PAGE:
Is it possible to not fully understand something – while being aware that you don’t fully understand it – and still get pleasure out of it?
When picking my next audiobook to listen to, I decided I was in the mood for something classic. I also thought it would be a good idea to pick something that might not be easy to read in written form and thus I might be better off experiencing in audio. In the end, I decided to give Ulysses by James Joyce a try after watching Ted-ED’s video on why it’s worth reading. Before watching that video, I didn’t know much about Ulysses, though I had seen it on plenty of “books to read before you die” lists. Much of what I did know, I’d learned while researching the General Slocum disaster; the events of Ulysses take place on 16th June 1904, the day after this historical event, which is referred to a few times by the characters. The main thing I’d picked up was that Ulysses was really, really hard to read, which intimidated me. But I decided, why not? Let’s give it a go.
Here’s what I was thinking for the first few chapters:
Chapter 1: “This isn’t so bad. We’re following this man called Stephen Dedalus. He’s eating breakfast with his companions, and he’s tormented because his mother just died and he didn’t pray over her like she wanted. Fairly comprehensible.”
Chapter 2: “Stephen teaches a class. A man at the school gives him a letter on foot-and-mouth disease to publish in a newspaper, and then makes some anti-Semitic comments. Well, some of this vocabulary goes over my head, but I’m following it okay. I don’t see what all the fuss is about!”
Chapter 3: “……………..Um.”
Not being able to make sense of a book, movie, etc is normally a real turn-off for me. For example, when watching the Hugh Jackman movie The Fountain – where he plays three different characters who may or may not actually be the same person – I couldn’t understand what was supposed to be happening and was more frustrated than entertained. Yet with Ulysses, as I listened to streams of dense, disorderly, disconnected prose where it was sometimes hard to discern simply where a character was and what they were doing, I felt more stimulated than bored or annoyed. Part of that, admittedly, might have been due to how good the narration by Jim Norton was.
So what’s really so good about the book? It takes place in Dublin, on an ordinary day in 1904, and follows two men – Leopold Bloom, and the aforementioned Stephen Dedalus – as they wander separately through the city. Not exactly a setup for a grand adventure, and indeed Ulysses doesn’t even have a real plot to speak of. But Joyce makes it an interesting and unique book through the things we see his characters think about, and the style (or styles) in which he presents them. Much of the prose consists of Stephen and Bloom’s thoughts, and they have all sorts of little philosophical musings, of the sort that many of us might briefly have when examining the quirks and absurdities of everyday life. There’s talk about Ireland itself, and the rules of society. Bloom goes to a funeral and thinks about death; later, he and some other characters are at a maternity ward and think about birth. Joyce certainly manages to cover an awful lot of subjects in the story of one ordinary day.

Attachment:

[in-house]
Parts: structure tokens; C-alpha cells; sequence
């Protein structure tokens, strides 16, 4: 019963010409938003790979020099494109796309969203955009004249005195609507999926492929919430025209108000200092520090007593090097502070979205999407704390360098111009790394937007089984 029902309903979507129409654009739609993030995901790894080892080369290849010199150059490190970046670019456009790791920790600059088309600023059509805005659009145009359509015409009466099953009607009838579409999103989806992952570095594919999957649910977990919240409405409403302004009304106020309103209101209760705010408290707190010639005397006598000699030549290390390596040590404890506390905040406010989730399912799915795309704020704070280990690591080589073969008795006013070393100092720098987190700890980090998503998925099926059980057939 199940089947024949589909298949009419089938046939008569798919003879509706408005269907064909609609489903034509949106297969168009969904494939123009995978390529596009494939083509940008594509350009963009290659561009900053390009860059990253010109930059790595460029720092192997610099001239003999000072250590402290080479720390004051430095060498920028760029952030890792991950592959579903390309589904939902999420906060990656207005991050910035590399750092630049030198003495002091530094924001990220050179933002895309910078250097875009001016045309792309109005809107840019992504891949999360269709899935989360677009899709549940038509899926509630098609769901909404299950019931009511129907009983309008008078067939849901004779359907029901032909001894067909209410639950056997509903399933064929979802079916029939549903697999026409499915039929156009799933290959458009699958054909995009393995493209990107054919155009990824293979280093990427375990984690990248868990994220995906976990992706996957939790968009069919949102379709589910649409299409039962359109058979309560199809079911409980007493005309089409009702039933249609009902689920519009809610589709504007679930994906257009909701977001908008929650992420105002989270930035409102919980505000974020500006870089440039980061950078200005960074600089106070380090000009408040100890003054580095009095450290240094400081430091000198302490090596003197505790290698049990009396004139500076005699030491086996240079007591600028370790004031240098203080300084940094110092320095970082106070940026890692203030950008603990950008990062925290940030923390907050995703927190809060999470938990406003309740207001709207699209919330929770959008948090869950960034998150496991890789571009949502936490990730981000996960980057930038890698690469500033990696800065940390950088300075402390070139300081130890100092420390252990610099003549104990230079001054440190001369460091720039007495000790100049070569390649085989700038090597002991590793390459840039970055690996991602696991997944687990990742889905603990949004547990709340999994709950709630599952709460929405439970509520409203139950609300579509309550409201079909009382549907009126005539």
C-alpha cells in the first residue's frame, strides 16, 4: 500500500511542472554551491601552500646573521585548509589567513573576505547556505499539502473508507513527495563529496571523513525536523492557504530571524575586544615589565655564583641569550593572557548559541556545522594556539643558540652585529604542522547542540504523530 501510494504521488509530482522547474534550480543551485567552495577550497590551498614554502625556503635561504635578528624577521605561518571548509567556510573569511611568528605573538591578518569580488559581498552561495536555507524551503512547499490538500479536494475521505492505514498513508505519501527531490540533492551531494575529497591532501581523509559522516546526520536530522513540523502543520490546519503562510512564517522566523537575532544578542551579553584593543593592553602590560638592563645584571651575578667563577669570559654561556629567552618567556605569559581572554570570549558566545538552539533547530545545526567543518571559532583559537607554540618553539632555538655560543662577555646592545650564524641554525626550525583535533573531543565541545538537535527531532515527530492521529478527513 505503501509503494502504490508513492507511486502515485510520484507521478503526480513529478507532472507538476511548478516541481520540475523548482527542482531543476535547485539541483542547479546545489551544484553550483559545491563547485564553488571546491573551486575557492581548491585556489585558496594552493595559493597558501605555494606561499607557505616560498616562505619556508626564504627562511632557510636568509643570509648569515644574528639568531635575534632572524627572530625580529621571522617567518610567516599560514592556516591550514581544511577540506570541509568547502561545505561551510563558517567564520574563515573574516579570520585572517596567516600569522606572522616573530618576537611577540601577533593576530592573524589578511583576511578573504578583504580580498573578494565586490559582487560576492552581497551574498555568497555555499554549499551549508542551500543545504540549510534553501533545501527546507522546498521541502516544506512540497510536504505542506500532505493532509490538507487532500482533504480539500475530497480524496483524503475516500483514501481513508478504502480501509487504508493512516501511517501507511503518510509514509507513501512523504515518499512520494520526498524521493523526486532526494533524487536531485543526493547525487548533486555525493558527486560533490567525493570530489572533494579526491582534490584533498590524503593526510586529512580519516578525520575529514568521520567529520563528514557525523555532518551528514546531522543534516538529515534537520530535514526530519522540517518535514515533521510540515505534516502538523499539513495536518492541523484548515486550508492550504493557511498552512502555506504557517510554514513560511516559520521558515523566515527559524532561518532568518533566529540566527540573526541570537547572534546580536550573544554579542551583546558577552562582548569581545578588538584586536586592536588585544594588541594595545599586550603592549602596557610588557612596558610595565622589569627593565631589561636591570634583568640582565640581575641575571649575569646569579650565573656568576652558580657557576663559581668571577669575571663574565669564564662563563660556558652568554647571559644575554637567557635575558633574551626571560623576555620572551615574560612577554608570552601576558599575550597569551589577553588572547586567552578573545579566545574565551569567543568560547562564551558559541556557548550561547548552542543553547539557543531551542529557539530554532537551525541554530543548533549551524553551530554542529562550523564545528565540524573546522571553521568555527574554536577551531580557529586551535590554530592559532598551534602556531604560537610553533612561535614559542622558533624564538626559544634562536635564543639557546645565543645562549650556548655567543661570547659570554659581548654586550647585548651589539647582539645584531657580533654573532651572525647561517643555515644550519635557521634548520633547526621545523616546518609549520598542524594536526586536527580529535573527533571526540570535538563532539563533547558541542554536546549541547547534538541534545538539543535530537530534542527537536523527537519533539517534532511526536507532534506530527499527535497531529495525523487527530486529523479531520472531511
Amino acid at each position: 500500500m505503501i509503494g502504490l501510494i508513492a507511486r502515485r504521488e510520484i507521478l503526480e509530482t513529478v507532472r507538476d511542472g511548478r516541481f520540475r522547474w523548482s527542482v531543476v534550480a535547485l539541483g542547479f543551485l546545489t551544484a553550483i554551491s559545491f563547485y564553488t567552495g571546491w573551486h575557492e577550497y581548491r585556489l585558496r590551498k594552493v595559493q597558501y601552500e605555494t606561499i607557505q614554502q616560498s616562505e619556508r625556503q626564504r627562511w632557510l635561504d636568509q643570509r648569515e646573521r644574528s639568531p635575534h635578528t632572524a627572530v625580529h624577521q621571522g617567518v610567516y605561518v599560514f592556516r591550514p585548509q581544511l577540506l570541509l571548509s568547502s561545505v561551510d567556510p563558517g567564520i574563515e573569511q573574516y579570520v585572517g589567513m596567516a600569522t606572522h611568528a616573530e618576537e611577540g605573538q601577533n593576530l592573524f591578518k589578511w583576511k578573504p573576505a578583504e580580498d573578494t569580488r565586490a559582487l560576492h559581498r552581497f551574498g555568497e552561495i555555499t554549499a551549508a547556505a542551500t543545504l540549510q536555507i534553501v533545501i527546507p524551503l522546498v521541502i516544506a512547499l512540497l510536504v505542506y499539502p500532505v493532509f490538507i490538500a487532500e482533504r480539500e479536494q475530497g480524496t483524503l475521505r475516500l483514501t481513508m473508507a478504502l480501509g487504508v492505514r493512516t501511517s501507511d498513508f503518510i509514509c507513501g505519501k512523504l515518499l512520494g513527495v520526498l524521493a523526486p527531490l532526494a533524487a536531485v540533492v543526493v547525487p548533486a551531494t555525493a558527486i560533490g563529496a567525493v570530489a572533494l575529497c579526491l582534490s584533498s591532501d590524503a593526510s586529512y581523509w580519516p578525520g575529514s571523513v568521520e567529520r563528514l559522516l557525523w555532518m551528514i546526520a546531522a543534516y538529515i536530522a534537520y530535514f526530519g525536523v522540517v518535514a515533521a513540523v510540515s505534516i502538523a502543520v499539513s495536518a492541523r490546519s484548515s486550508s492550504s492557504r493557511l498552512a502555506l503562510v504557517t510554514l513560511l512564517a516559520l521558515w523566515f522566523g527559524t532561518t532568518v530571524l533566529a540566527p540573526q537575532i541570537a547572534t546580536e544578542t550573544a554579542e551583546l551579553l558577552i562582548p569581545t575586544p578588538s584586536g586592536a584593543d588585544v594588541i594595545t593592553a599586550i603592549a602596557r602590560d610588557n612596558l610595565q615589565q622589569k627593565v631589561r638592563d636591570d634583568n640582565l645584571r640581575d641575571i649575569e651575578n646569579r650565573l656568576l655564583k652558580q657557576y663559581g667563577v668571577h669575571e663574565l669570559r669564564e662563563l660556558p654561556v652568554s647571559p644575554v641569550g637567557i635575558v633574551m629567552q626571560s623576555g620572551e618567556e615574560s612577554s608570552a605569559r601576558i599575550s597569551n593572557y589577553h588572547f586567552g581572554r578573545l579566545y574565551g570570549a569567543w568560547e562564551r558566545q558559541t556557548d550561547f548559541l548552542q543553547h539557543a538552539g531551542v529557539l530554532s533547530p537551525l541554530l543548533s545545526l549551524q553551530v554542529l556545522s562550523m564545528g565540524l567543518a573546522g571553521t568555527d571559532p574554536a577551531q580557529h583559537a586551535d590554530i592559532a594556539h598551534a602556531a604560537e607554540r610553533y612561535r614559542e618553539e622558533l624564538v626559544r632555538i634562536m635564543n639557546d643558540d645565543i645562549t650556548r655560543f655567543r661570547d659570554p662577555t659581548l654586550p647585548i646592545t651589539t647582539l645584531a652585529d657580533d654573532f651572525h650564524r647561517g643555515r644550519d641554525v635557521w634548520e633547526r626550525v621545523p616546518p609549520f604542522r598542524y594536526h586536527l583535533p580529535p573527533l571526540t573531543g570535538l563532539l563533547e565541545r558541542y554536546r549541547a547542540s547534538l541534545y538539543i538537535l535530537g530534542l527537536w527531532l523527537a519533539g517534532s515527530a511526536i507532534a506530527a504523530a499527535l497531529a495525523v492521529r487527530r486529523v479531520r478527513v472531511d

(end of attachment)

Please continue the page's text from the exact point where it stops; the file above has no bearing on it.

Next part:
Every chapter is different, self-contained by both its content and its style. Some of these styles are wildly different from each other. In Chapter 5, which takes place at a newspaper office, the prose is interspersed with blaring newspaper headlines relating to what’s going on. Chapter 15 is mostly a fantasy sequence which is presented in the form of a play; it involves Bloom being put on trial for inappropriate behaviour towards women, then being declared an emperor, then being turned into a woman. My favourites were Chapter 12, which features descriptions of ordinary things done in an overly dramatic, awe-inspiring fashion, like in some ancient legend; and Chapter 17, which is in the form of a Q&A describing every little detail of what Bloom and Stephen are doing. (This last one was a bit easier for my scientific mind to follow.) It’s all very cleverly written, and I personally didn’t find it pretentious; it felt more like an exercise in literary experimentation.
A big part of what makes Ulysses such a difficult read is that so much of the prose is pure stream-of-consciousness. In most books, the author brings order to characters and events, and makes them straightforward for the reader. With Ulysses, there’s no filter to bring order to what the characters are thinking: their thoughts go back and forth, disconnected, changing quickly, a jumble – just like thoughts in real life. Maybe that’s one reason why Ulysses is considered a classic: in this way, it’s a more accurate reflection of reality than most stories. (To say nothing of the descriptions of the characters’ bodily functions – ahem.)
This style, combined with the vocabulary, was what made Ulysses difficult to follow for me. Sometimes, after finishing a chapter, I would look at crib notes online and be surprised at what I hadn’t comprehended as happening. But I didn’t feel like it was necessary to understand every single word. The parts that I did comprehend, I enjoyed, and it was certainly a reading experience like no other. Having listened to the whole audiobook and thus gained some familiarity with the story, I now want to go exploring in it again – this time, in written format – and find things that I missed the first time.
But that will have to wait. Fresh off experiencing Ulysses, I am now attempting to read War and Peace before 2017 is over. Fortunately, War and Peace is a refreshingly simple read compared to Ulysses. Apart from being really, really, really long….